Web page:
Studies on the Performance Bounds and Design of Current-Steering DACs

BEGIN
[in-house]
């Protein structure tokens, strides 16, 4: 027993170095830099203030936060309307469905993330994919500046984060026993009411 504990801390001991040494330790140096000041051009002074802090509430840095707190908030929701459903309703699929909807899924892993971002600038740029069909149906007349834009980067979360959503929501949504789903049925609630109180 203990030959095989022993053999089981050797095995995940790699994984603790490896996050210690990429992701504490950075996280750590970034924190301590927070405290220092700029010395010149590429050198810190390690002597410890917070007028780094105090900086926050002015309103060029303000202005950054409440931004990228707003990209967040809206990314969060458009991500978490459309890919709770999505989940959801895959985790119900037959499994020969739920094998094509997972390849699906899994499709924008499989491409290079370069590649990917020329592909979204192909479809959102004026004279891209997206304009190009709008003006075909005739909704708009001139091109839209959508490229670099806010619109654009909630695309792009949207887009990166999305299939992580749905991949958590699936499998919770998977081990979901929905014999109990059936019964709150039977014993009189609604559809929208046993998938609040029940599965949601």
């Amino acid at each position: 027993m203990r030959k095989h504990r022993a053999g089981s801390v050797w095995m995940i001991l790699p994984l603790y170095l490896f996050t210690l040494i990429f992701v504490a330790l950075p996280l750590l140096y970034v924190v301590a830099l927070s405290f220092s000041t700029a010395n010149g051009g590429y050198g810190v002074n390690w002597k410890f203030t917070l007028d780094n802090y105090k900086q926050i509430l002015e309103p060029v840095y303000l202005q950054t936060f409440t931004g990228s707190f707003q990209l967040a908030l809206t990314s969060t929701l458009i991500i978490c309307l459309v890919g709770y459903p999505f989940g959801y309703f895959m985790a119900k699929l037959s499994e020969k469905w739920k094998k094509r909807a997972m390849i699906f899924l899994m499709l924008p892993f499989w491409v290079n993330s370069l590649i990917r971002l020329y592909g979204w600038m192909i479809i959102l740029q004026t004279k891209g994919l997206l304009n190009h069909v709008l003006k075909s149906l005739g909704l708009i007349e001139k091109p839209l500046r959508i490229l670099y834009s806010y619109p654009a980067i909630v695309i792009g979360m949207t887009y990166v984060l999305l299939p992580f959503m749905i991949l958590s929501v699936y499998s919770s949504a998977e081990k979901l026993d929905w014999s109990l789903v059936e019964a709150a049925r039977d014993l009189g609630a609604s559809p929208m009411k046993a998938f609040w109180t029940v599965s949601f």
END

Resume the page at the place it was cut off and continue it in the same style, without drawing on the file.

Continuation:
Abstract: Digital-to-analog converters (DACs) are key building blocks in various applications including radar and wireless communications. With the exponential growth of data throughput in modern communication standards, e.g., fifthgeneration (5G), DACs has been pushed to achieve direct frequency synthesis in the GHz-range with channel bandwidths preferably beyond 1 GHz. Yet, higher frequency synthesis results in augmented power consumption, which can significantly impact the wireless network if multiple DACs are utilized, e.g., in massive multiple-input and multiple-output (MIMO) antenna systems with digital beamforming as well as in end-user’s handheld devices subject to a less prolonged battery life. Moreover, advances in digital signal processing and integrated-circuit fabrication, leading to reduced power consumption and cost as well as more flexibility in software-defined radio transmitters have motivated the displacement of analog/RF circuits to the digital domain. At the same time, driving the DACs to cover the millimeter- Wave (mm-Wave) spectrum, ranging between 30-300 GHz. In this work, high-speed DACs operating in the GHz-range with maintained low power consumption is addressed. The Nyquist-rate DAC is chosen due to its simple conversion approach to facilitate the generation of channel bandwidths in the GHz-range.A 10-bit current-steering (CS) Nyquist DAC realized in 65-nm CMOS is presented. The design is intended for low-complexity and power consumption while targeting high-speed operation with over 1 GHz channel bandwidth and maintained linearity. The binary-weighted architecture is considered to achieve straightforward digital-to-analog conversion. Next, a theoretical analysis to obtain the energy consumption bounds in CS DACs is presented. The analysis considers the digital, mixed-signal and analog power domains as well as the design corners of noise, speed and linearity. This is validated from reported measurement results in published CS DACs implemented in CMOS technology. Furthermore, design considerations with enhancement techniques are addressed. A digital switching scheme to avoid complementary switching transitions and counteract for timing errors is presented. The proposed scheme improves also the yield in linearity due to stochastic amplitude errors with reduced switching activity. Then, a comparative analysis of latch-drivers commonly implemented in CS DACs is realized. The comparison includes single- and dual-clocked latch-drivers and an alternative solution is proposed to reduce the switching-delay and power consumption.

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